"The Grande Pianta includes all of the projects completed or about to be completed in Rome at the time that Nolli was preparing his magnum opus. [...] Many of these contemporary buildings are illustrated in the small Nolli plan (sheet 33/34 [immediately preceding the reduced copy of Bufalini's map-plan]). Here the cityscape was drawn by G.B. Piranesi whose name, together with that of Nolli, appears on the end of an overturned piece of ancient entablature drawn so as to seem protruding from the picture (a Piranesi trademark).
Allan Ceen, Rome 1748: The Pianta Grande Di Roma of Giambattista Nolli in Facsimile (New York: J.H. Aronson, 1984), p. V.
Piranesi acquired a detailed knowledge of Bufalini's Ichnographia Urbis of 1551 via his direct involvement with Nolli's Pianta Grande di Roma of 1748. A decade later, in 1758, Piranesi began his Ichnographia Campus Martius where, in some instances, he utilized Bufalini's map/plan as source material for the redrawing of ancient Rome's urban plan. Bufalini's plan, especially in the open areas all around the built-up section of Medieval and Renaissance Rome, includes 'reconstructions' of the larger ancient edifices like the imperial baths and stadiums, and some temple complexes. There are also near countless unnamed, fragmentary plans of ancient remains; remains, moreover, that, after consulting Nolli's plan, appear to no longer exist in Piranesi's time. It is from a select group of plan fragments on the Mons Pinicus or Collis Hortulorum of the Ichnographia Urbis that Piranesi imaginatively redraws the Horti Luciliani, the Sepulchrum Neronis, a Basilica along the Via Flaminia, the Horti Pincii, and the Monumentum Comitis Herculis.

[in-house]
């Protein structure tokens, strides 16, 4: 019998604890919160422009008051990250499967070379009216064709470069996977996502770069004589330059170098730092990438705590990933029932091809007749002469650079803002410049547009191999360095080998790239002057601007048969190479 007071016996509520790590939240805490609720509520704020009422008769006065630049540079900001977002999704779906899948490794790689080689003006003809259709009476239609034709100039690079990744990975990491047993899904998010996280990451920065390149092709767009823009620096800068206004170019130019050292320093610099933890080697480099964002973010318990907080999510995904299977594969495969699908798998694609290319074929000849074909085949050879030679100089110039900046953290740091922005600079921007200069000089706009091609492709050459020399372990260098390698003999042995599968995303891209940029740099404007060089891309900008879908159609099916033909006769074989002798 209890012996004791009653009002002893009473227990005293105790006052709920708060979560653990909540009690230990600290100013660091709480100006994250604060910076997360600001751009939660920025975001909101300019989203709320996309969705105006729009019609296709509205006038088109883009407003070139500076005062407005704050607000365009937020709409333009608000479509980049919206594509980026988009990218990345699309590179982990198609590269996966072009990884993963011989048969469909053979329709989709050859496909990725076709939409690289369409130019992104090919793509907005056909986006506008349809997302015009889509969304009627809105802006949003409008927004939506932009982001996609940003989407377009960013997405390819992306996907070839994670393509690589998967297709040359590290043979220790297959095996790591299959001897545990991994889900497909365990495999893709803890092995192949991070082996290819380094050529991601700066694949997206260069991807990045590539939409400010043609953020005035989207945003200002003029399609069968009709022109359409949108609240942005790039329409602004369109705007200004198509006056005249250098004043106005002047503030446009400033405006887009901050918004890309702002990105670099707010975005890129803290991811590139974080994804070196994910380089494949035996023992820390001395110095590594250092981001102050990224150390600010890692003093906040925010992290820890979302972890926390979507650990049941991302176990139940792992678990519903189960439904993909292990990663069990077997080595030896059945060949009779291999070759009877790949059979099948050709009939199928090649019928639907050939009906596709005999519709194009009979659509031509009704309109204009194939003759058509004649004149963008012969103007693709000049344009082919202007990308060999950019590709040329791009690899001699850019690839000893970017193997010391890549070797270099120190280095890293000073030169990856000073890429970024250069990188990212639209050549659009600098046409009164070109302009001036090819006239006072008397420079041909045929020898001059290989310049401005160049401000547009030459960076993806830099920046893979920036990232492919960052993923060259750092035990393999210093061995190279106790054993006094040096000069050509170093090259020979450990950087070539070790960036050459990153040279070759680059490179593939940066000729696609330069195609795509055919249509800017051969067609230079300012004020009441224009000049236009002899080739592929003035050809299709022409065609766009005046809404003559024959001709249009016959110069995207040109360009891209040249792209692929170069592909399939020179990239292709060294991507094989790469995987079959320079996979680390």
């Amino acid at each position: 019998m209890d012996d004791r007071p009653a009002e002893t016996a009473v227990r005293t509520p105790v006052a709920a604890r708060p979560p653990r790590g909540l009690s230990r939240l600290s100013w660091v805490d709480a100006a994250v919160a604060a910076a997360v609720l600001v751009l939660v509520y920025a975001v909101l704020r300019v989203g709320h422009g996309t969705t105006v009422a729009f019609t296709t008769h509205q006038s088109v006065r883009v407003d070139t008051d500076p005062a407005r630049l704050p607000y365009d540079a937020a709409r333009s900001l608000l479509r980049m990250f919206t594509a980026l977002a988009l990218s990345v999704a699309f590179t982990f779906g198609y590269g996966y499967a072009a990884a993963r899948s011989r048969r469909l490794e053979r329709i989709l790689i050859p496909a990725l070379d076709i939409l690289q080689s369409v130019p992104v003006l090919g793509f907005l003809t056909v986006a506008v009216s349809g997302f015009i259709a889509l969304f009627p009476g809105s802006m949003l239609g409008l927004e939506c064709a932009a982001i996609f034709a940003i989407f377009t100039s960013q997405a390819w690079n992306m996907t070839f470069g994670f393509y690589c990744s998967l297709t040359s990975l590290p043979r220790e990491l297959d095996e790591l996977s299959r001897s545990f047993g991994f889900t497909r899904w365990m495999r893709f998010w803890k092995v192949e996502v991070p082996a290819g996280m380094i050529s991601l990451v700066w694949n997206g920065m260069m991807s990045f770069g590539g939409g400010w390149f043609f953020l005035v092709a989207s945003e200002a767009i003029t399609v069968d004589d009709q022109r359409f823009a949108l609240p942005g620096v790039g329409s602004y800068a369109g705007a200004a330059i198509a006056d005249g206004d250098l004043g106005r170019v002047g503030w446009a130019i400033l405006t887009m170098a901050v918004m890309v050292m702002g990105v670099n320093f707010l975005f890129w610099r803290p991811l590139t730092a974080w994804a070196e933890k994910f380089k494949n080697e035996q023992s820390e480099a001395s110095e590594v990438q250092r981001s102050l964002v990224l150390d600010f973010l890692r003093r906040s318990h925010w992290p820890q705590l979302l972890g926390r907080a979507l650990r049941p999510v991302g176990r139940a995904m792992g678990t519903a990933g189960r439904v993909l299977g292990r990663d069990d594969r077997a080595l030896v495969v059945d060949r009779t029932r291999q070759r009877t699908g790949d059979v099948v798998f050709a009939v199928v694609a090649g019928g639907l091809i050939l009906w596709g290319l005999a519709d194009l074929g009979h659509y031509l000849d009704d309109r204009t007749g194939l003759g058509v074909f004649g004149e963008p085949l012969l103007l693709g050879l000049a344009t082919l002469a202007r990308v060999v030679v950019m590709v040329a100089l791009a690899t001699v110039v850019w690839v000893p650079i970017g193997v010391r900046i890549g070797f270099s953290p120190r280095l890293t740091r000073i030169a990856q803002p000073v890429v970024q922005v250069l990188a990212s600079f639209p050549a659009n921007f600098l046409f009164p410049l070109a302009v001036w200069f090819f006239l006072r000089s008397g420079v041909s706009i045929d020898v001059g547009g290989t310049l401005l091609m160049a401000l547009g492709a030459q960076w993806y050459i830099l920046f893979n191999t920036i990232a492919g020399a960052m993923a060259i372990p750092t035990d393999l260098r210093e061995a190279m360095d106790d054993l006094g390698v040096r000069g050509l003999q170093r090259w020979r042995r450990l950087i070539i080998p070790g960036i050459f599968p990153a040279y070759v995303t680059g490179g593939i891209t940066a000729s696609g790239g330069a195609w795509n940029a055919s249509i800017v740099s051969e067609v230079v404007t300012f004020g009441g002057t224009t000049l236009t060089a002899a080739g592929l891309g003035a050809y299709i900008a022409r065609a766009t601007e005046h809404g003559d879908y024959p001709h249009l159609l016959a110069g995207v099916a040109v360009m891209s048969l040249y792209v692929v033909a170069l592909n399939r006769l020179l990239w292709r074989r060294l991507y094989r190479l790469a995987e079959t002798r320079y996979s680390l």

Piranesi's resultant redrawn plans suggest a methodology whereby the fragmentary plans of Bufalini were used as kernels of ancient fact that, in turn, galvanized newly interpreted redrawings of what once was. As suggested by Dixon, "as there were great gaps in the knowledge of the past, great leaps were then needed to supply the holistic vision of the past which was the aim of scholars--archaeologists and historians--like Piranesi. In the Ichnographia, Piranesi filled the gaps..." Futhermore, from a strictly design point of view, Piranesi used some the fragmentary plans of Bufalini as contiguous elements which, when mirror-copied and multiplied, manifest the beginnings of the new plans.
Besides Bufalini's plan delineations, Piranesi also makes use of Bufalini's labelings. Bufalini labels all his full plan reconstructions of ancient buildings, often labels the fragmentary plans, and even labels blank locations (indicating the spot of an ancient edifice although actual remains no longer then existed). In utilizing the labels within the area of the Mons Pinicus or Collis Hortulorum, however, Piranesi hardly remains faithful to Bulafini's data. For example, where Bufalini positions the Horti Salustiani and Domus Pincii, Piranesi places the Horti Luciliani and, in turn, places the Horti Salustiani and Domus Pincii further east; the street Bufalini labels Via Conlatina, Piranesi labels Via Flamina; where Bufalini positions the Sepulcr. Neronis, Piranesi places the Bustum Caesaris Augusti and, in turn, labels an unnamed fragment along his Via Flaminia Sepulchrum Neronis; a small round structure Bufalini labels T. Solis, Piranesi labels Aula within the Horti Luciliani and, in turn, labels a newly imagined round building further south Delubrum Solis. It is honestly difficult to discern whether Piranesi is here playfully inverting Bufalini's data or actually rectifying Bufalini's "facts" with advanced knowledge of the past. Like Bufalini, Piranesi groups the Domus Martialis, Ludus Florae and the Templum Florae together, but he positions the group further west and moves the Domus Martialis south rather than north of the Ludus Florae. And where Bufalini locates the Sepulch. Falimiae Domiciarum, Piranesi places a very small Sepulcr. Familiae Aenobarb. and a very large Sep. Cnei Domitii Calvini whose plan Piranesi bases on an unrelated fragment of the Forma urbis.